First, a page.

Dimmer switch 53 and hazard switch 51 are constructed in substantially the same manner as that disclosed with regard to turn signal switch 55. However, referring to FIGS. 4 and 15, the carrier of dimmer switch 53 has a wedge 631 molded thereon which is moved up and down by an actuator operated cam 633. Hazard switch 51 is directly depressed into housing 39 by the vehicle driver. The contactors of all these switches ride directly against contact pads of circuit board 47. Moreover, the carriers all slide within box-like channels molded onto an interior surface of cover 81. Therefore, the switches are substantially trapped for movement between a first or rearward face 635 of circuit board 47 and a first internal face 637 of cover 81. Extension segments 91 and the majority of handle interfacing segment 61 are disposed between a second or opposite forward face 639 of circuit board 47 and face 641 of body 77.
An alternate embodiment construction of the present invention turn signal cancellation mechanism is shown in FIG. 21. In this embodiment, a second stalk or handle 701 is pivotally attached to the identically same housing 39 through a second actuator 703 by way of a handle interfacing segment 704. This second handle 701 serves to slide a set of switches 705, similar to those preferably disclosed hereinabove in conjunction with a full size rigid printed circuit board 711 through a switch actuating segment 712. Circuit board 711 also has provisions for turn signal, dimming and hazard switching functions. A close out bezel 713 (see FIG. 4) is deleted for placement of second handle 701. Thus, a modularized turn signal cancellation mechanism is provided within a common housing, and with many of the same components, which can interchangeability retain and operate a multitude of different handle and switching configurations and functions.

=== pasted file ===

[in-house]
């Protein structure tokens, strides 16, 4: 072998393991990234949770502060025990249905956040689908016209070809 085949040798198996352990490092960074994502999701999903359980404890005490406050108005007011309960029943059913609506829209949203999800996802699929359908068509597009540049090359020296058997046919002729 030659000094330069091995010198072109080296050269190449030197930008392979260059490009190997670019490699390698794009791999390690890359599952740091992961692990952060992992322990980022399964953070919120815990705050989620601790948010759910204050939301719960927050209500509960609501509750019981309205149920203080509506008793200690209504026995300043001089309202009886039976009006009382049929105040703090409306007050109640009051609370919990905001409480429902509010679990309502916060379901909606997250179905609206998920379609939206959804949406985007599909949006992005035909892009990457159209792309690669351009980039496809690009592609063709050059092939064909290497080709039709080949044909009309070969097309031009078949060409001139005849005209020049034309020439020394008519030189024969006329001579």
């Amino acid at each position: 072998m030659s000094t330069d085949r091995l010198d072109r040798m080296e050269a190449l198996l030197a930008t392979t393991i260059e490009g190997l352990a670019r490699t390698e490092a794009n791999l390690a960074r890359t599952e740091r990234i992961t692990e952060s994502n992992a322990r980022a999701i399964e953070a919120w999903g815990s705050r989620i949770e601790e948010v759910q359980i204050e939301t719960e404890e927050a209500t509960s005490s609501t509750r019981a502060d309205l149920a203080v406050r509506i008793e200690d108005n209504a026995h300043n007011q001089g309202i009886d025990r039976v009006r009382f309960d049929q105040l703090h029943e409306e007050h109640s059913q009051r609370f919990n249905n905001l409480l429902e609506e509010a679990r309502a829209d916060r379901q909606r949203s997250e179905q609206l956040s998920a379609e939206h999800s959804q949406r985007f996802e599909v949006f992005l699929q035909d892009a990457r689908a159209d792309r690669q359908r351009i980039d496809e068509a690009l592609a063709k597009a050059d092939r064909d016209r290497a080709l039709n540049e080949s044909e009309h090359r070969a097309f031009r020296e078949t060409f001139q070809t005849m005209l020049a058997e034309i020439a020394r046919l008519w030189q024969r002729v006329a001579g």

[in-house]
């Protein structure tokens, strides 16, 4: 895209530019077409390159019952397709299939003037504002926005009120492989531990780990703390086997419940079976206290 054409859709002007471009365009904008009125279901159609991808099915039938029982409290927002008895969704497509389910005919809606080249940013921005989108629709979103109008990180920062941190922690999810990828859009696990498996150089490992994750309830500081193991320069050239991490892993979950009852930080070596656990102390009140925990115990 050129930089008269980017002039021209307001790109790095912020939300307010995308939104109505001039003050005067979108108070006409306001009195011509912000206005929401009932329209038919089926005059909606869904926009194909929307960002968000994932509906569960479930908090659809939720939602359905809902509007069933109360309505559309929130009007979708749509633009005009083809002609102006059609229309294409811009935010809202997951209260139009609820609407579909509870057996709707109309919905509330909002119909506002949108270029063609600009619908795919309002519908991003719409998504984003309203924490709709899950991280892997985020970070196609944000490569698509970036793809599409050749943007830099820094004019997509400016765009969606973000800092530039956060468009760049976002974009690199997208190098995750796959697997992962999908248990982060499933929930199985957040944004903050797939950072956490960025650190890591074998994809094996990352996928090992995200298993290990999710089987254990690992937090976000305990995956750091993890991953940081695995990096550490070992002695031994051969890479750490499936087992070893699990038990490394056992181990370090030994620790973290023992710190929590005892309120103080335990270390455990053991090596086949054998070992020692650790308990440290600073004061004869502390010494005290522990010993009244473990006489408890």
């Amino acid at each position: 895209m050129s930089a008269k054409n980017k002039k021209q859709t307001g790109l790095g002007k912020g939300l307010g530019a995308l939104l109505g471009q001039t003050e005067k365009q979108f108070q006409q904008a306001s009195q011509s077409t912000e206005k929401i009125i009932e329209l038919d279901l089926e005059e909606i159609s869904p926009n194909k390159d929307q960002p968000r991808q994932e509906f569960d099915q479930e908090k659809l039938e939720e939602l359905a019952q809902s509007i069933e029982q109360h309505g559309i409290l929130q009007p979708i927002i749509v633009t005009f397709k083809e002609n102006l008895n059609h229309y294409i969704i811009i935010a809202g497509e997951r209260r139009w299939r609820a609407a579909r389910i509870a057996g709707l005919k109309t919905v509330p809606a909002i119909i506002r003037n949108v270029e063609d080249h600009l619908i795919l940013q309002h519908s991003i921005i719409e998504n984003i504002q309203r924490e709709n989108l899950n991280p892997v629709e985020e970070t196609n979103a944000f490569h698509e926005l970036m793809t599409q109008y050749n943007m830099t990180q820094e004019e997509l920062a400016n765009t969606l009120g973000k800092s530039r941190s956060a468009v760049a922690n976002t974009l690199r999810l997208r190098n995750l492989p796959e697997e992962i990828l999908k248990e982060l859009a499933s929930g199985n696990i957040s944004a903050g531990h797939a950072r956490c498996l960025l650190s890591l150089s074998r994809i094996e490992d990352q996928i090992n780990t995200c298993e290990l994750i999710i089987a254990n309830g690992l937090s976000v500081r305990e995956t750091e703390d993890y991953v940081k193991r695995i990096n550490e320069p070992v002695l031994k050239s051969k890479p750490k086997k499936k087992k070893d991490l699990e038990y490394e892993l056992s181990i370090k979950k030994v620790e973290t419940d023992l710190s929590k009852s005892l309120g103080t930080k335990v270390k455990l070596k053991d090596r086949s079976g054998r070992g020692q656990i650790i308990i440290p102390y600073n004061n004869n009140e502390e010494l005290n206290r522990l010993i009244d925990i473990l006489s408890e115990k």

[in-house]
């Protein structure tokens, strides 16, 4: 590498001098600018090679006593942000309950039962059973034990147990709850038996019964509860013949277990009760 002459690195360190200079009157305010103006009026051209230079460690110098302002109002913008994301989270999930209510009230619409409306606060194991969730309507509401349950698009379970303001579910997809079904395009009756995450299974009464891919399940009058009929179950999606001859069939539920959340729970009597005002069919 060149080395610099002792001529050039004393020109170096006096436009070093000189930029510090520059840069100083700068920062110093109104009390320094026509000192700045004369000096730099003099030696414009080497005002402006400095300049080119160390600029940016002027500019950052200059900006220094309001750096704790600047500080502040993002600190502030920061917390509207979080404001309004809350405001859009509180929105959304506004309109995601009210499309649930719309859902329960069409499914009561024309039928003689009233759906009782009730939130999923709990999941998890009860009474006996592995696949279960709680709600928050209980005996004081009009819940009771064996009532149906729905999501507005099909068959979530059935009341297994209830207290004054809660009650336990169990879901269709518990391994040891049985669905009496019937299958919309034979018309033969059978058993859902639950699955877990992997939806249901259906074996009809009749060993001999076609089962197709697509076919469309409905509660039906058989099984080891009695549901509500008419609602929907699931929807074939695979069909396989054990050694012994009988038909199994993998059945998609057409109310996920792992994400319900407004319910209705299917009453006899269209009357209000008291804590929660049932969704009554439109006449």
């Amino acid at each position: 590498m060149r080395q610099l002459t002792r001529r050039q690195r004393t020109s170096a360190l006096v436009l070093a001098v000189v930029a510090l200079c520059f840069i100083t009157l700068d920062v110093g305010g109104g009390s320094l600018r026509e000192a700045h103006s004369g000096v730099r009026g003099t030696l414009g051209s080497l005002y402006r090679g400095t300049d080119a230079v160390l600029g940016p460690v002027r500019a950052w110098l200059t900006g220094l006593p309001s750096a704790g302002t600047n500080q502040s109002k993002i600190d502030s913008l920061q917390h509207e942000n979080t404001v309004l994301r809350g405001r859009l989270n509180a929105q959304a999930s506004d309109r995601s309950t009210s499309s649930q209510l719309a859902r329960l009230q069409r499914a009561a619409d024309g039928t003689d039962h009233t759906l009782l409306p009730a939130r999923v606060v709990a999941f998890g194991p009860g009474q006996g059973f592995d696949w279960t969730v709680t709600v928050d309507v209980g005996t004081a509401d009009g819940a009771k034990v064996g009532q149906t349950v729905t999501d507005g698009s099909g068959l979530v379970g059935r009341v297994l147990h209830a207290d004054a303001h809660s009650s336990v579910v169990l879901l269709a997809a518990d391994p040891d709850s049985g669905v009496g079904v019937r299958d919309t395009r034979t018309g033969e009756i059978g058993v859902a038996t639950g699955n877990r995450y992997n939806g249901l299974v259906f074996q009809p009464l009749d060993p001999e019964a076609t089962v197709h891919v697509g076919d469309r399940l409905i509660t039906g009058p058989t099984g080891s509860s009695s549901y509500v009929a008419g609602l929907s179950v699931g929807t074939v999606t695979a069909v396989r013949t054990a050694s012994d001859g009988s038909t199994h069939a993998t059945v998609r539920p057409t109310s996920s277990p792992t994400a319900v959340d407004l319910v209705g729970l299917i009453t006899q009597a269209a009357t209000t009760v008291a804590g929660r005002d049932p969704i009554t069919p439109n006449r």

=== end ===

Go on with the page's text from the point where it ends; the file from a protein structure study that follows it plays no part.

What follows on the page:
The detailed structure of steering column tilt switch 57 is shown in FIG. 4. Steering column tilt switch 57 is a four way switch which electrically causes tilting of the steering column along one axis and in/out telescoping of the steering column along the other axis. Steering column tilt switch 57 is constructed from a tilt button 801, cover 803, actuator 805, return spring 807, tilt plunger 809, compression spring 811, carrier 813, electrical contactor 815, printed circuit board 817 and housing 819. Printed circuit board 817 has an 820 ohm resistor, 330 ohm resistor, 1.5 k ohm resistor, 2.2 k ohm resistor and a two-way header mounted thereon. Button 801 is secured upon a post extending from actuator 805 which protrudes through the slotted passageway within cover 803. Four pivot posts transversely extending from a bottom of actuator 805 engage with mating cradles disposed in side walls of carrier 813. Compression spring 811 acts to center actuator 805. Tilt plunger 809 is spring biased within the bottom of actuator 805 and selectively causes contactor 815 to operate the associated electronic components on printed circuit board 817.
Referring now to FIGS. 1 and 4, handle 37 has a set of intermittent windshield wiper and windshield washer switches 901. Wiper and washer switches 901 are comprised of a wash button 903, a wash return spring 905, a knob case 907, a wash/wipe contactor 909, a functional printed circuit board 911, a function ring 913, a function detent spring 915, detent fingers 917, a handle screw 919, an interval detent spring 921, an interval ring 923, an interval contactor 925, an interval printed circuit board 927 and a sleeve 929. These components are mounted upon a rigid shaft 931 which extends through an elastomeric, accordion style boot 933 and an opening within a polymeric bezel 935 for engagement within a branch 937 extending from handle hub 65. Each function printed circuit board 911 further includes a 3.3 k ohm resistor, 47.5 k ohm resistor, 11 k ohm resistor, 4.02 k ohm resistor and two two-way headers. Interval printed circuit board 927 has a 100 k ohm resistor, 82 k ohm resistor, 68 k ohm resistor, 51 k ohm resistor, 36 k ohm resistor, 20 k ohm resistor, 3.3 k ohm resistor and a two-way header.